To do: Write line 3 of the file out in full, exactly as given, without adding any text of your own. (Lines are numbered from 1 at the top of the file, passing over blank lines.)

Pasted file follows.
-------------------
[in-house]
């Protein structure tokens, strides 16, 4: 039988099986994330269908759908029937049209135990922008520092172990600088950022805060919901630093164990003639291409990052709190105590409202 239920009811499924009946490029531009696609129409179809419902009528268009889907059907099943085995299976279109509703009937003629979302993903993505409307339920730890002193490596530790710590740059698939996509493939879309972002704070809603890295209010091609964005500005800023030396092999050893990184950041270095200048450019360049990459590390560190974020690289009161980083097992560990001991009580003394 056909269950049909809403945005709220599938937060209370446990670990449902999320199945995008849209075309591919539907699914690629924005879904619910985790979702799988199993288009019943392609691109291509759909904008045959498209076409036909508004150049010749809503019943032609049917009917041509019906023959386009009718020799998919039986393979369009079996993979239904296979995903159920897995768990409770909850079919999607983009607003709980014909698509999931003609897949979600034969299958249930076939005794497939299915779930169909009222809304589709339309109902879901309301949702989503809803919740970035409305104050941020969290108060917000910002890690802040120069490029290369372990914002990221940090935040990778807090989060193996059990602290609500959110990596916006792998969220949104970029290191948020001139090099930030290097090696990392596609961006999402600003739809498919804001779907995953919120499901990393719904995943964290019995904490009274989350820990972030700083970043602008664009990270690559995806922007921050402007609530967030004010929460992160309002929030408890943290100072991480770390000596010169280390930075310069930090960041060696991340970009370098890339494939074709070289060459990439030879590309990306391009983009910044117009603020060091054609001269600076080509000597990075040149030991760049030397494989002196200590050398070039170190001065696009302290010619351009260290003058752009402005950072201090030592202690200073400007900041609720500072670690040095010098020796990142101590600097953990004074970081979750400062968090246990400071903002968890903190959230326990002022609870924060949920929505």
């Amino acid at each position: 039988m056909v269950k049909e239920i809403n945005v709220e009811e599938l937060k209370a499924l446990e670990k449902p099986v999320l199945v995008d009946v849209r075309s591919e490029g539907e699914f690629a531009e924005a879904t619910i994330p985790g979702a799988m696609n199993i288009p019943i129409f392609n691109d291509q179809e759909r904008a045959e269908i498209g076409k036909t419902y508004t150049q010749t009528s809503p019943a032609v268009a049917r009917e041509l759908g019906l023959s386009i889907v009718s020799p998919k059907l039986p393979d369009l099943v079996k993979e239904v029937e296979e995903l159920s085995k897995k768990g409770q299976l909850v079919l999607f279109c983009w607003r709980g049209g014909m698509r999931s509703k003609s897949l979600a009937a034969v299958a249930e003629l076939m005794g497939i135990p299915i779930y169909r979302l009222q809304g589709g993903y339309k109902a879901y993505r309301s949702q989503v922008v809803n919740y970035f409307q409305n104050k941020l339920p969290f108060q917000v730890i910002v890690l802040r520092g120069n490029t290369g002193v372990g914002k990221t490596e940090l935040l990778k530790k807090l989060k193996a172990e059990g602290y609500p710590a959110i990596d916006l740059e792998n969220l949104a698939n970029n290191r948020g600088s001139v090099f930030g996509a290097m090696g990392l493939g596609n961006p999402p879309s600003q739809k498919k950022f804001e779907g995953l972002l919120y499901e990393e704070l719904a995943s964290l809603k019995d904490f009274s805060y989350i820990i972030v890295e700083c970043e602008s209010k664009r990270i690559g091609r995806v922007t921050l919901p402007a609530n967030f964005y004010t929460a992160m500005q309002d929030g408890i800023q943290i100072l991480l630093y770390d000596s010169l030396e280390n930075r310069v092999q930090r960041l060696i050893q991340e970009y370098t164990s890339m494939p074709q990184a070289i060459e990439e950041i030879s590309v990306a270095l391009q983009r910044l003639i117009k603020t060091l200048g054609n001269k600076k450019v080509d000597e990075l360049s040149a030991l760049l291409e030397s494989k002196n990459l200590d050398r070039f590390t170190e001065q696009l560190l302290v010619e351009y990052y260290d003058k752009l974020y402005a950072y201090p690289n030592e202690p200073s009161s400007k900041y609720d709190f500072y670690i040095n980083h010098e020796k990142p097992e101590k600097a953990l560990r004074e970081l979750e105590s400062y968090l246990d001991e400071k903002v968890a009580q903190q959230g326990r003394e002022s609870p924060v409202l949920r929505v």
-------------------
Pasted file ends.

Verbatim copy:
């Amino acid at each position: 039988m056909v269950k049909e239920i809403n945005v709220e009811e599938l937060k209370a499924l446990e670990k449902p099986v999320l199945v995008d009946v849209r075309s591919e490029g539907e699914f690629a531009e924005a879904t619910i994330p985790g979702a799988m696609n199993i288009p019943i129409f392609n691109d291509q179809e759909r904008a045959e269908i498209g076409k036909t419902y508004t150049q010749t009528s809503p019943a032609v268009a049917r009917e041509l759908g019906l023959s386009i889907v009718s020799p998919k059907l039986p393979d369009l099943v079996k993979e239904v029937e296979e995903l159920s085995k897995k768990g409770q299976l909850v079919l999607f279109c983009w607003r709980g049209g014909m698509r999931s509703k003609s897949l979600a009937a034969v299958a249930e003629l076939m005794g497939i135990p299915i779930y169909r979302l009222q809304g589709g993903y339309k109902a879901y993505r309301s949702q989503v922008v809803n919740y970035f409307q409305n104050k941020l339920p969290f108060q917000v730890i910002v890690l802040r520092g120069n490029t290369g002193v372990g914002k990221t490596e940090l935040l990778k530790k807090l989060k193996a172990e059990g602290y609500p710590a959110i990596d916006l740059e792998n969220l949104a698939n970029n290191r948020g600088s001139v090099f930030g996509a290097m090696g990392l493939g596609n961006p999402p879309s600003q739809k498919k950022f804001e779907g995953l972002l919120y499901e990393e704070l719904a995943s964290l809603k019995d904490f009274s805060y989350i820990i972030v890295e700083c970043e602008s209010k664009r990270i690559g091609r995806v922007t921050l919901p402007a609530n967030f964005y004010t929460a992160m500005q309002d929030g408890i800023q943290i100072l991480l630093y770390d000596s010169l030396e280390n930075r310069v092999q930090r960041l060696i050893q991340e970009y370098t164990s890339m494939p074709q990184a070289i060459e990439e950041i030879s590309v990306a270095l391009q983009r910044l003639i117009k603020t060091l200048g054609n001269k600076k450019v080509d000597e990075l360049s040149a030991l760049l291409e030397s494989k002196n990459l200590d050398r070039f590390t170190e001065q696009l560190l302290v010619e351009y990052y260290d003058k752009l974020y402005a950072y201090p690289n030592e202690p200073s009161s400007k900041y609720d709190f500072y670690i040095n980083h010098e020796k990142p097992e101590k600097a953990l560990r004074e970081l979750e105590s400062y968090l246990d001991e400071k903002v968890a009580q903190q959230g326990r003394e002022s609870p924060v409202l949920r929505v």